Every year, World Braille Day comes around on the fourth of January, reminding society of the significance of Braille as a communication tool that gives eyes to the blind and other visually impaired individuals. Braille opens a whole new world for these people by letting them engage in reading and writing in their own unique way. It singlehandedly raised the literacy rate in the visually impaired population. Braille makes the world immensely more accessible and helps them to integrate into society better without facing isolation.
Braille is a tactile writing system that consists of dots in which every six dots represent a letter and a number. Moreover, the dots stand for mathematical, scientific, and musical symbols. To read one uses touch and to write, tools such as a slate, stylus, and card-stock paper are needed. Braillewriters are also available for typing and numerous applications and tools specified for blind people are helpful in using this method.
Nowadays, almost every visually impaired person uses Braille as opposed to back then when they had limited methods such as using print letter shapes embossed on paper with wire or the Lucas Reading System. While these methods served the purpose, they also made the process more tedious and difficult. In comparison, Braille is much easier to use, and it also does not slow down the reading and writing experience. Hence why, the invention of the Braille System is considered groundbreaking.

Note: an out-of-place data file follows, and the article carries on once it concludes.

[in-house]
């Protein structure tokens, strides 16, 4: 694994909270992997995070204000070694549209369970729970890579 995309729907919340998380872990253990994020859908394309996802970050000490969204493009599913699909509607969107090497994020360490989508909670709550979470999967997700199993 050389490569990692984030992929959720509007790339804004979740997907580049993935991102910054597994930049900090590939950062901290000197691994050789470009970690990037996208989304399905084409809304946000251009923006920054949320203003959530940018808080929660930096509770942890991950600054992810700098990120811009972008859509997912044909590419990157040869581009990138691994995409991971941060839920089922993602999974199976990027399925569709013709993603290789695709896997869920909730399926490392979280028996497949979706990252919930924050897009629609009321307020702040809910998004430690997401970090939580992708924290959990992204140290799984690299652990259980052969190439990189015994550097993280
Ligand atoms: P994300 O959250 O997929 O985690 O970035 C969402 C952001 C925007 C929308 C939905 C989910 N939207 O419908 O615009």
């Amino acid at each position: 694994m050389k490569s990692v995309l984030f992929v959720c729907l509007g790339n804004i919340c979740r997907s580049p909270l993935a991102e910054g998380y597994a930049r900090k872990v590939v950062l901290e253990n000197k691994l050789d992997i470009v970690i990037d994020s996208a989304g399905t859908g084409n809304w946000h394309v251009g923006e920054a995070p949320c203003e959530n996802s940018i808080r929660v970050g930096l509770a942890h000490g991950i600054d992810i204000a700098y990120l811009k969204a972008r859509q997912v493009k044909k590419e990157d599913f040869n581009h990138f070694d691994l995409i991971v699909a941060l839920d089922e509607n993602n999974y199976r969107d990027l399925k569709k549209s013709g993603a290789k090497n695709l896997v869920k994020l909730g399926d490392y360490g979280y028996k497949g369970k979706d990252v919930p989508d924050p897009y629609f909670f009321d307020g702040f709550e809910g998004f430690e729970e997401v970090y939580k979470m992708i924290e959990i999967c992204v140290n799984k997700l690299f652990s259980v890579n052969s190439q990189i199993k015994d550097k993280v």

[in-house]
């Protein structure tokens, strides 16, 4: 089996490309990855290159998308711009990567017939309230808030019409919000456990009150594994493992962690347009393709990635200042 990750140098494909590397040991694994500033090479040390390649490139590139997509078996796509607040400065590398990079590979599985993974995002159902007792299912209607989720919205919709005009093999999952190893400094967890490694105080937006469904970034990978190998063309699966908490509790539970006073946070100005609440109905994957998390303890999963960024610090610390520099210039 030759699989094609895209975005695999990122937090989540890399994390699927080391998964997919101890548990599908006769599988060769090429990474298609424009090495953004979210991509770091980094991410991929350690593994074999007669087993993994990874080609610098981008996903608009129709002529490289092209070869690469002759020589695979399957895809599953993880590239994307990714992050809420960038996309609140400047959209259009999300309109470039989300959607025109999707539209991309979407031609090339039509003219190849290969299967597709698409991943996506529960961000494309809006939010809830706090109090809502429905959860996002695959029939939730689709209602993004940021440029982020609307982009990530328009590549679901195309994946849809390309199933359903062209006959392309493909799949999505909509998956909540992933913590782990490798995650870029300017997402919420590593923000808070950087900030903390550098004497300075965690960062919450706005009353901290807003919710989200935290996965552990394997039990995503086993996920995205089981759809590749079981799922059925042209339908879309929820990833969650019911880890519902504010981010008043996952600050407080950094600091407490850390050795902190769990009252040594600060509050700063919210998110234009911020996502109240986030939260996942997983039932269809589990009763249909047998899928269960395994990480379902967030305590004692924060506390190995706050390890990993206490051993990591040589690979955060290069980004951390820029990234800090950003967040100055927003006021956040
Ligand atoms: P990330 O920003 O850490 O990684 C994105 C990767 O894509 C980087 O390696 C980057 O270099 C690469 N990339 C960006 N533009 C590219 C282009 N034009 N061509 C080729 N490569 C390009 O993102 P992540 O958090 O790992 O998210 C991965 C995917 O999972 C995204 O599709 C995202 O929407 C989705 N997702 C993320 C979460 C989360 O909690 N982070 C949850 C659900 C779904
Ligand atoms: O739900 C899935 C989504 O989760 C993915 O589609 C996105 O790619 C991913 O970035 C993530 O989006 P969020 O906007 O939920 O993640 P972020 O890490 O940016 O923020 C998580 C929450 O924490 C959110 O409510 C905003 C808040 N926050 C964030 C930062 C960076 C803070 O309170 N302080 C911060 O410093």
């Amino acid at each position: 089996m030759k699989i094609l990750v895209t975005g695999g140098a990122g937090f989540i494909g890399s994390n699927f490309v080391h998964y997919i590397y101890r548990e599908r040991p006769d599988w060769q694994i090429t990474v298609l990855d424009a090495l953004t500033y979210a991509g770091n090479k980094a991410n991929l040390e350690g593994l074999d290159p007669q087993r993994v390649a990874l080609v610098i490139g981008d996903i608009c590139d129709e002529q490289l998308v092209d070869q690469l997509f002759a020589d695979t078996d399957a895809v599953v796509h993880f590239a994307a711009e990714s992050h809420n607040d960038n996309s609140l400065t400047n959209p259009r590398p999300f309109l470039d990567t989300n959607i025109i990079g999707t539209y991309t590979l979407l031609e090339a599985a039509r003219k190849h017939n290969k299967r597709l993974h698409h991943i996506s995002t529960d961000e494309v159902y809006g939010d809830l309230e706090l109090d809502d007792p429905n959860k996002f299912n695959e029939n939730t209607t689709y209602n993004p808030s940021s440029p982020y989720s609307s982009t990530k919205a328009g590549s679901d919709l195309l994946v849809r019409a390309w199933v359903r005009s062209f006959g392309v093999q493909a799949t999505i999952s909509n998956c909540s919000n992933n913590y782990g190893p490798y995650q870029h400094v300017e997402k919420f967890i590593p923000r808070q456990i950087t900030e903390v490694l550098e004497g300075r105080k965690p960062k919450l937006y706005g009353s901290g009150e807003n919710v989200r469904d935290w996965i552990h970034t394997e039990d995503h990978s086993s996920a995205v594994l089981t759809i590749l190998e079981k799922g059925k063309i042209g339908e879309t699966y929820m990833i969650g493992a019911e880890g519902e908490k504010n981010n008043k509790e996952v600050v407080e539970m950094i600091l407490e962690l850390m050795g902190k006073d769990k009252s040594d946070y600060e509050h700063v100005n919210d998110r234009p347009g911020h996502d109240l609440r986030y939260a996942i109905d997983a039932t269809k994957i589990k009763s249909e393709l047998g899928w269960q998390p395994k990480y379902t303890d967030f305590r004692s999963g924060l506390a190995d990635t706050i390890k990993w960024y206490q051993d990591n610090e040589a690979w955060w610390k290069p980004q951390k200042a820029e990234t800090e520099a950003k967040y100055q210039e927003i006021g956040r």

To honour this ingenious invention, World Braille Day is commemorated on the date of birth of Louis Braille, the founder of Braille. The tale of inventing braille came from a place of tragedy. As a child, Louis Braille accidentally stabbed himself in the eye with his father’s awl and lost his vision. He went to the Royal Institute for Blind Youth in France for education, where he developed and perfected the raised-dot system that eventually became known as Braille.
Unfortunately, most of the time, the visually disabled minority is overlooked. Thus, the existence of World Braille Day offers a golden chance to promote discussions about the rights of disabled people, challenges that blind and partially sighted people face on a daily basis and treatment of eye disease. It is a day to be educated, educate others, and start to think more consciously about how one can be inclusive to blind and partially sighted individuals every day.